Adelaide City Council’s Community Safety Discussion Paper provides an evidence base (updated crime profile and analysis of current challenges and trends) for Council’s approach to community safety. It informed our consultation with the community through the online engagement portal Your Say Adelaide in November 2011. This consultation will support the development of the Safer City Policy and Strategy (in progress).
By world standards Perth is a very safe, liveable, vibrant city with a diverse community. As the capital city local government, the City of Perth works in partnership with agencies and the community to ensure the streets and open spaces of the CBD and surrounding residential areas are safe and accessible for people who live, work and visit the city.
The SafeCity Community Safety and Crime Prevention Plan 2010 – 2013 is the City’s most recent plan. The issues and actions that have been identified are supported by agencies represented on the SafeCity Working Group, including state government, WA Police, and community safety and business groups.
Four priority issues have been identified in the plan and a series of actions have been developed to address these.
1. Lack of activity in the City of Perth outside business hours.
2. Excessive use of alcohol and illegal drugs.
3. Anti-social behaviour.
4. Environments where people feel welcome and safe.
Council aims to increase the number of people living, visiting, working and learning in the City to an optimum sustainable level. With a focus on the City centre, increasing the number of people in the City brings with it the challenge of managing potential conflicts between City users, in particular between residents and other City users.
The Adelaide (City) Development Plan is the primary policy instrument to control changes of land use and new buildings to achieve the City’s desired future. Council recognises that the degree of mixed use sought throughout the City varies, as does the degree of management required to address the various levels of mixed land use, in particular evening and late night land uses.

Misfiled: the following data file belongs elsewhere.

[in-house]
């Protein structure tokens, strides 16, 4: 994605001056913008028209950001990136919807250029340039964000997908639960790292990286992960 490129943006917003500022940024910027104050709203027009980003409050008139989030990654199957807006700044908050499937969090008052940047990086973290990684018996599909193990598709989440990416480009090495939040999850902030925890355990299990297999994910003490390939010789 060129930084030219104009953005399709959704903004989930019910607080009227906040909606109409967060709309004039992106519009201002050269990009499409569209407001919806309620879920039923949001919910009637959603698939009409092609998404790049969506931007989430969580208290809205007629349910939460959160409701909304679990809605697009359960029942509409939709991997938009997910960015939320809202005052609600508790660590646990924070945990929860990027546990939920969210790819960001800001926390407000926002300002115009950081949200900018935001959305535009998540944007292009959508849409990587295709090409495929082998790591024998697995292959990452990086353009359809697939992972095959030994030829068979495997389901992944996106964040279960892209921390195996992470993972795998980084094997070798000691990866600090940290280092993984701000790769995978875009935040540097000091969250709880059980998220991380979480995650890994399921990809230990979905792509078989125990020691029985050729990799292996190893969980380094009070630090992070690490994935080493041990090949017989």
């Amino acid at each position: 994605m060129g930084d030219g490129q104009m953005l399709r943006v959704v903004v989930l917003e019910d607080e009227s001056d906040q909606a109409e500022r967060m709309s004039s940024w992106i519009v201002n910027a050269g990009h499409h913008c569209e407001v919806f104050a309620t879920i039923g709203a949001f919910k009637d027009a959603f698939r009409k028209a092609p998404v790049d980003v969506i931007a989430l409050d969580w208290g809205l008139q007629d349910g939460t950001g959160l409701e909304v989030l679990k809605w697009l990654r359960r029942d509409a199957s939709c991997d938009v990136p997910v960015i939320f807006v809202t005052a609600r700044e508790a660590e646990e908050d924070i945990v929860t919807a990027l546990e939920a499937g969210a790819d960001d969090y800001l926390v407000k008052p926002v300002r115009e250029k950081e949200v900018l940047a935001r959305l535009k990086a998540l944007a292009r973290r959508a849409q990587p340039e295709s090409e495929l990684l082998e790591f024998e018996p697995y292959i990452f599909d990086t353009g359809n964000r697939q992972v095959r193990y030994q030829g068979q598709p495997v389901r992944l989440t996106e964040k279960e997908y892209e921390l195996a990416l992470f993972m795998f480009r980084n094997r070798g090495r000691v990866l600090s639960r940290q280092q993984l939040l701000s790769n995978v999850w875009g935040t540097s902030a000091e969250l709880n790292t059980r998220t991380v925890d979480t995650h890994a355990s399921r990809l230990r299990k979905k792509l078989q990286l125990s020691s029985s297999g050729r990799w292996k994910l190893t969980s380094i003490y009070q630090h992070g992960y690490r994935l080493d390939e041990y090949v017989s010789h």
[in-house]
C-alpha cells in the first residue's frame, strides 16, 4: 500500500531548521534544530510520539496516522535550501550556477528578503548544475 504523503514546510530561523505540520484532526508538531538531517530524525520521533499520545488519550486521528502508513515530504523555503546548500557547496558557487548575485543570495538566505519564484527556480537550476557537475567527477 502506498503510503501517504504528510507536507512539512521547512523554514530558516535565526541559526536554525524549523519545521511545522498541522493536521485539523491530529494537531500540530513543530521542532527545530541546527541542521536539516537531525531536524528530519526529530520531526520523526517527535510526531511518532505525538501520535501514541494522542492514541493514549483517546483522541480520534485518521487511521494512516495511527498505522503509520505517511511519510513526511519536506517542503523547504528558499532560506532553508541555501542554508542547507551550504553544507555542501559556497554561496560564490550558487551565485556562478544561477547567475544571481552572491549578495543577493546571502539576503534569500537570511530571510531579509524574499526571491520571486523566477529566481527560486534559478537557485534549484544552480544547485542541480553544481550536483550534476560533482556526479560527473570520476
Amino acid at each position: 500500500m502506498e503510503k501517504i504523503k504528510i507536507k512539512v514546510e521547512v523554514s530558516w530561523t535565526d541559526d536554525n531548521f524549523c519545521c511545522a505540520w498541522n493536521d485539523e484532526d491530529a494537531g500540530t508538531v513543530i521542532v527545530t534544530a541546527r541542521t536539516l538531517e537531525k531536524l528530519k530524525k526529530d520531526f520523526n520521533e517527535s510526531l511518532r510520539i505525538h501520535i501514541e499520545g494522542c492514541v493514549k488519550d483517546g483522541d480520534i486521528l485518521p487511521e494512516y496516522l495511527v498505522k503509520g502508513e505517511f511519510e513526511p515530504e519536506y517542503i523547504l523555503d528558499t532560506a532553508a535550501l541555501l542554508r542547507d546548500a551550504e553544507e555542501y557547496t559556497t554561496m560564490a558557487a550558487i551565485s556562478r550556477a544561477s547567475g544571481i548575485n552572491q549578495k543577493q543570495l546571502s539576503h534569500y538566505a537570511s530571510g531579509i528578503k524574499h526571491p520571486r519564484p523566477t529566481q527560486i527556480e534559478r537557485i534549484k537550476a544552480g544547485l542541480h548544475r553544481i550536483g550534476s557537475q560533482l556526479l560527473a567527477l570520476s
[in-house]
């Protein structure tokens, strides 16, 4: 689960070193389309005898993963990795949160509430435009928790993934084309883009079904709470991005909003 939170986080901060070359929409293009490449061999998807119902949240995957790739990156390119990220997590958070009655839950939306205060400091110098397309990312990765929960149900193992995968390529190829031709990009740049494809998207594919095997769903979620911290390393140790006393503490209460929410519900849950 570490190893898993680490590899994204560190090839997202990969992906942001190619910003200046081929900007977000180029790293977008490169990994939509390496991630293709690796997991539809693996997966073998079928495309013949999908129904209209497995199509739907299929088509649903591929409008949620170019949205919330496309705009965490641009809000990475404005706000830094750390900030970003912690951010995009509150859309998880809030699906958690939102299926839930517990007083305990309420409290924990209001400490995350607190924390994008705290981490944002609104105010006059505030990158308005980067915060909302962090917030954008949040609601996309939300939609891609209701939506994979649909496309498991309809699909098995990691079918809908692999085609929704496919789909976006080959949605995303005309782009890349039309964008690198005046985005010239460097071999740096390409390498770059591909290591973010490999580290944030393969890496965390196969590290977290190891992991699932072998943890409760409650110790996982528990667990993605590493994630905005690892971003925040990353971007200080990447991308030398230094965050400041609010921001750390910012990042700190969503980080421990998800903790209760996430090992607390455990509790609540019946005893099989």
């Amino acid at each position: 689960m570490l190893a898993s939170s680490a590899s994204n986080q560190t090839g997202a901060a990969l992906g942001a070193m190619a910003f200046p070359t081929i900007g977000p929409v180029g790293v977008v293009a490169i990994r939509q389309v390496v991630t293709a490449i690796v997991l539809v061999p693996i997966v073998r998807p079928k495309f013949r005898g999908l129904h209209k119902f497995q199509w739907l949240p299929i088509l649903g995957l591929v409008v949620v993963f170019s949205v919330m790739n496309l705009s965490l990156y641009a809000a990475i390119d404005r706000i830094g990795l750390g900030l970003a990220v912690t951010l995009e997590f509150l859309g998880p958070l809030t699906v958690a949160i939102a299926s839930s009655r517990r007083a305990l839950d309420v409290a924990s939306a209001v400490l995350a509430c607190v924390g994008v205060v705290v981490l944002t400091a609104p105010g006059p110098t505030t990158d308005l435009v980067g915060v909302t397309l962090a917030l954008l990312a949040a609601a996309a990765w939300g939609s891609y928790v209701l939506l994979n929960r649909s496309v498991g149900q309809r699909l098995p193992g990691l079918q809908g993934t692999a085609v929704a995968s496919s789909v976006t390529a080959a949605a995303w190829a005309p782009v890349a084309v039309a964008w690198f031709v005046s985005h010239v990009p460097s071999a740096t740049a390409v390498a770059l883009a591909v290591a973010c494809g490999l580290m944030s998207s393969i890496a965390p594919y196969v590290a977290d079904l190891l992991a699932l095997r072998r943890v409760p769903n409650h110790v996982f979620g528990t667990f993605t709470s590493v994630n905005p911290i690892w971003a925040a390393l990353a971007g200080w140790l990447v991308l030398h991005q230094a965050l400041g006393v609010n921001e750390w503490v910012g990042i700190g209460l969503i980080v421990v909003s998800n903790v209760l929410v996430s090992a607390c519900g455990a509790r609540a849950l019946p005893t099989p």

Adelaide City Council – Late Night Safety Audits
- Council runs annual Late Night Safety Audit in all City entertainment precincts. The West End late night safety audit has been conducted annually since 2005 and other precincts are audited every two to three years.
- Typically late night safety audit are conducted from 11.30pm-3am on a Saturday night incorporating teams of volunteers (including residents, students, agency / business representatives and people who regularly go out in the precinct at night) and a team leader.
- Police generally provide the meeting place and a pre-audit safety talk.
- Auditors rate how safe they feel in a range of audit locations (up to 30) on a scale from very safe – very unsafe. They are also asked to comment on the influence of lighting, sightlines, maintenance and cleanliness, activity, land use and signage (a driver analysis is conducted to determine which of these factors most influences perceptions of safety).
- The selection of audit locations is based on previous audits of the area.
- The data collected is divided into the most safe, less safe, and most unsafe locations.
- Council concentrates its resources on addressing the safety issues at the most unsafe locations. A ranked list of all audit locations, with a mean safety rating comparison between previous audit results is included in the report.
- The process then requires the development of an action plan and memorandum to Council and the relevant community group (e.g. West End Reference Group) receives progress reports on these actions.
Adelaide City Council – Capital City Safety Strategy
The Capital City Safety Strategy Group (CCSSG) was reactivated in December 2007 with senior staff representatives from SA Police (SAPOL), State Government, Adelaide City Council and the Office of the Licensing Commissioner (OLGC). The role of the CCSSG is to develop and co-ordinate strategies that reduce anti-social behaviour within the City and improve the perception of safety with the initial focus on the West End. The CCSSG reports to the Capital City Committee.